... flint-tipped arrows. As spears came in for missiles in Greek warfare, arrows did not wholly go out, but the noble warriors preferred spear and sword. [Footnote: Cf. Archilochus, 3.] Mr. Ridgeway erroneously says that "no Achaean warrior employs the bow for war." [Footnote: Early Age of Greece, i. 301.] Teucer, frequently, and Meriones use the bow; like Pandarus and Paris, on the Trojan side, they resort to bow or spear, as occasion serves. Odysseus, in Iliad, Book X., ...
— Homer and His Age • Andrew Lang

... into the street, feeling within herself a tumult which was not of pain, nor yet of pleasure, but a satisfactory commingling of both, she heard her name spoken. Popova was standing in the doorway. He greeted her with a smile and bow, both of which struck her as being singularly affected, for he was not given to polite observances. As he squatted near her, she noticed that he was tremulous and seemed almost ...
— The Slim Princess • George Ade

... Little by little there came forth another. My Master yet had uttered not a word While the first whiteness into wings unfolded; But when he clearly recognized the pilot, He cried: 'Make haste, make haste to bow the knee! Behold the Angel of God! fold thou thy hands! Henceforward shalt thou see such officers! See how he scorneth human arguments, So that nor oar he wants, nor other sail Than his own wings, between so distant shores. See how he holds them pointed up to heaven, Fanning the ...
— Dante: "The Central Man of All the World" • John T. Slattery

... sleep beneath the branches of this tree!" She would rather have clung to her first impression: wonder so divine, so unbounded, was like soaring into homes of angel-crowded space, sweeping through folded and on to folded white fountain-bow of wings, in innumerable columns; but the thought of it was no recovery of it; she might as well have striven to be a child. The sensation of happiness promised to be less short-lived in memory, and would have been had not her present disease of the longing for happiness ravaged ...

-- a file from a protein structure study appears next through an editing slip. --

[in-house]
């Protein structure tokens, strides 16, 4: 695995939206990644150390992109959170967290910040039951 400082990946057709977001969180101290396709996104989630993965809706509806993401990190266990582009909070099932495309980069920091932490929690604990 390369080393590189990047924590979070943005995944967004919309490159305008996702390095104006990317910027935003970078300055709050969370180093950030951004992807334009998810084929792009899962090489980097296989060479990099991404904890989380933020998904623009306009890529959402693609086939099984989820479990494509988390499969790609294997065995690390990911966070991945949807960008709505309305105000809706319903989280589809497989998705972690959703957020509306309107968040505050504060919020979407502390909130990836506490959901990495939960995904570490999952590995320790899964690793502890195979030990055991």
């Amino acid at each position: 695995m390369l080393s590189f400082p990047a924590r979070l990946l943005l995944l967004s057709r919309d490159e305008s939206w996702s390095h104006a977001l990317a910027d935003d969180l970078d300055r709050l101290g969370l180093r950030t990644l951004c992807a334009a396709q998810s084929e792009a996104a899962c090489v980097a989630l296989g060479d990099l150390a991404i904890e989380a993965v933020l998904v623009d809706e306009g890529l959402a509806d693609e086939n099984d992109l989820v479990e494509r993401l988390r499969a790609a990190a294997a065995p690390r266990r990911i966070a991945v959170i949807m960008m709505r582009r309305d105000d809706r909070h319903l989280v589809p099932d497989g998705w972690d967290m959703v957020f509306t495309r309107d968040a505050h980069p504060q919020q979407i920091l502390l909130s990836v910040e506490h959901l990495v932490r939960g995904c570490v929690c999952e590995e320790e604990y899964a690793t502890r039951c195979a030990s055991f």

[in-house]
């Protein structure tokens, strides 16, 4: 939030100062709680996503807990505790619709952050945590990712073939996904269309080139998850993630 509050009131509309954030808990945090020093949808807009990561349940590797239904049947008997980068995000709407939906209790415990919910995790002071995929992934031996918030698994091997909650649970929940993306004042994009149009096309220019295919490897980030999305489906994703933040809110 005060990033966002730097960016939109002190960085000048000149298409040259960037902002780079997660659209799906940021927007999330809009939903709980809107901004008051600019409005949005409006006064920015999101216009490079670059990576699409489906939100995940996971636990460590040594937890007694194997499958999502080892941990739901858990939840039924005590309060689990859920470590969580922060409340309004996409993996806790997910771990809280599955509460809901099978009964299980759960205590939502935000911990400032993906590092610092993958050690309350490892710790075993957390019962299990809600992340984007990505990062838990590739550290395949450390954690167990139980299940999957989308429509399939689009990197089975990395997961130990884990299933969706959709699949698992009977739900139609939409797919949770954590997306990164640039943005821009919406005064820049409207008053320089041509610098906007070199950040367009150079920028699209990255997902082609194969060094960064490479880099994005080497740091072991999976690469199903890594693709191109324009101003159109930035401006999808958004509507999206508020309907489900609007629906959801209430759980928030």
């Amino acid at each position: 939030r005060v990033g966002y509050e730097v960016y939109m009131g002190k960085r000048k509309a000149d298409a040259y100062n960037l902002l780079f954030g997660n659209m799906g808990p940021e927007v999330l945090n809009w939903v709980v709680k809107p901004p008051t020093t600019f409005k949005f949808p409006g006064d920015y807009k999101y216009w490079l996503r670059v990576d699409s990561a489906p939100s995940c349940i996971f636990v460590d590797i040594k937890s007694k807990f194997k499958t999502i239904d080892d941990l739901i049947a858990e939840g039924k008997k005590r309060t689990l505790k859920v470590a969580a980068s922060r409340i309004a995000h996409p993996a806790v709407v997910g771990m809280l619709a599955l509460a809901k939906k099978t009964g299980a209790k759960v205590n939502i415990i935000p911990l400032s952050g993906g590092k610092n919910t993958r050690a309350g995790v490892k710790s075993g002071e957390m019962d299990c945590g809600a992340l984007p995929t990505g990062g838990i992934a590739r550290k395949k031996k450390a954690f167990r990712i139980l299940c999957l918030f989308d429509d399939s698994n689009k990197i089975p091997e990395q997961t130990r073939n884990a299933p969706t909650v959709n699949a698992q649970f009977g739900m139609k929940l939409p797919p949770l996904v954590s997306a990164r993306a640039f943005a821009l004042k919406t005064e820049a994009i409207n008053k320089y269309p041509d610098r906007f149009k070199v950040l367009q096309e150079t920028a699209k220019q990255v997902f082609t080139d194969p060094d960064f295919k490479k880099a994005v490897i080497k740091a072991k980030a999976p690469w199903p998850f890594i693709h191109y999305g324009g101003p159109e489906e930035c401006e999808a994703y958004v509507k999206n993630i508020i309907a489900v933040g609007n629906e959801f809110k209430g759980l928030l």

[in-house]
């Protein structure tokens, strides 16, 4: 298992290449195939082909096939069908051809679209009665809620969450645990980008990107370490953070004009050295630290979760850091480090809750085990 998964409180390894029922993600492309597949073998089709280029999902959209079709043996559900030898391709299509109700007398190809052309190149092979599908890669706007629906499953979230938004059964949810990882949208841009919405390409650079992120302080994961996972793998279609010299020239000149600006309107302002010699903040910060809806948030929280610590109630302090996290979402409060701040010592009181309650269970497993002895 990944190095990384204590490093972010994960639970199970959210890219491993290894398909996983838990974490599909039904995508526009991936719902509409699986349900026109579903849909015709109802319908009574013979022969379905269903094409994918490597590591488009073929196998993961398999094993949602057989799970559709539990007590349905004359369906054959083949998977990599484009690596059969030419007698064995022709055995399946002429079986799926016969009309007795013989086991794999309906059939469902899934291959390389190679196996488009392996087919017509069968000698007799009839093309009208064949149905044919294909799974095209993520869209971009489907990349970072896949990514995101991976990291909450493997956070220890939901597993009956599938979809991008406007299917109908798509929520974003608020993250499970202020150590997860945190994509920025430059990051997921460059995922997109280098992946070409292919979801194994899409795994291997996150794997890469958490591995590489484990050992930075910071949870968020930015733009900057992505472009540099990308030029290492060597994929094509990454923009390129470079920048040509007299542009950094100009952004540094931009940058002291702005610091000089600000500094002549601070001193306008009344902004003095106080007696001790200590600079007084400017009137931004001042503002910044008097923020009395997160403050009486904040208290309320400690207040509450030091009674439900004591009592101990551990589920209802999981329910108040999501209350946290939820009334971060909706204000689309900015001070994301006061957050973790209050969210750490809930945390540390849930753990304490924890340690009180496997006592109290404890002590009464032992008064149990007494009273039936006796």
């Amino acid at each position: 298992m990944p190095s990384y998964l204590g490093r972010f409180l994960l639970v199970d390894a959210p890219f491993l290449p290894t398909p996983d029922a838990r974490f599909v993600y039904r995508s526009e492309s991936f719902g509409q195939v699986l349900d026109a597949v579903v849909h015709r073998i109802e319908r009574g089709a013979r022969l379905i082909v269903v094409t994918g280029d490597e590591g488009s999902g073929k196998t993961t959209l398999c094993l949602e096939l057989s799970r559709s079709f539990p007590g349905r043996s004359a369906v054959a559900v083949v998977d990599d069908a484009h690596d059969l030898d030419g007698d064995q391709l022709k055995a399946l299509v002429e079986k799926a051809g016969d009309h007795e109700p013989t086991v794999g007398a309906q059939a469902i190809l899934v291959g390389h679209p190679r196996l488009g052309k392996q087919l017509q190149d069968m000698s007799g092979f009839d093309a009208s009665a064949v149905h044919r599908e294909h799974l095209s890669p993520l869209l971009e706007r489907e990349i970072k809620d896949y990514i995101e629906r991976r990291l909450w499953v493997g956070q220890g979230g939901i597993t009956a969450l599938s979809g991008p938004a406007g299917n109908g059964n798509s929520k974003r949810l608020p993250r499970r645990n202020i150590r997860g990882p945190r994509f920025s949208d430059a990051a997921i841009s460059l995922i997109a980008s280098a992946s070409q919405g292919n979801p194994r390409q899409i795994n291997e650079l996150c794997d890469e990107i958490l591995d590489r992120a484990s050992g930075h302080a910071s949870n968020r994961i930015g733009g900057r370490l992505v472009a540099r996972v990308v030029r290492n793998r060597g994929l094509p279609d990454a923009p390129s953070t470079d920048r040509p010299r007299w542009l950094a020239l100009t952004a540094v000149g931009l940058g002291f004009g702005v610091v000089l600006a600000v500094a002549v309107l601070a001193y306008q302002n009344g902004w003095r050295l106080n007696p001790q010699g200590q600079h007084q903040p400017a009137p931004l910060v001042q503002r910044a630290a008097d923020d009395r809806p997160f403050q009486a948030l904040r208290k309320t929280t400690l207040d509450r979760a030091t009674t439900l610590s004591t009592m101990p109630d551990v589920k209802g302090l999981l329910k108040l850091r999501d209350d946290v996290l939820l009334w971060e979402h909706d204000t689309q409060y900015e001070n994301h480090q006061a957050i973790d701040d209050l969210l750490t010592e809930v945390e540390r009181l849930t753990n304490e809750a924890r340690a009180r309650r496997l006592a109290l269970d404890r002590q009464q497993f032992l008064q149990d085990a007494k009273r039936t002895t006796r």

— The Shaving of Shagpat • George Meredith

... visitors and guests in other people's houses, noticed not only how they treated white people, but also how they treated black people. "These Johnsons thought that they were first-rate to their servants. When visiting among their friends they were usually very polite, would bow and scrape more than a little, even to colored people, knowing that their names were in bad odor, on account of their cruelty, for they had been in the papers twice about how they abused their ...
— The Underground Railroad • William Still

... said his sister, coming down the stairs, the embroidered ruffles of her white cambric skirt fluttering around her slender ankles in pink silk stockings, and her little feet thrust into French-heeled slippers, one of which had an enormous bow and buckle, the other nothing at all. "You may laugh," said Anna Carroll, in a sweet, challenging voice, "but why is it so unlikely? Eddy Carroll has had everything but shooting happen ...
— The Debtor - A Novel • Mary E. Wilkins Freeman

... O'Kin. She pointed to the square of some six feet, to the rings fastened in the rafters. "Don't carry self-will to extremes. Here you are to be stripped, hauled up to those rings, and beaten until the bow breaks. Look at it and take warning. Kin is no weakling." She shoved back her sleeve, showing an arm as hard and brawny as that of a stevedore. With disapproval she observed O'Iwa. The latter stood unresisting, eyes ...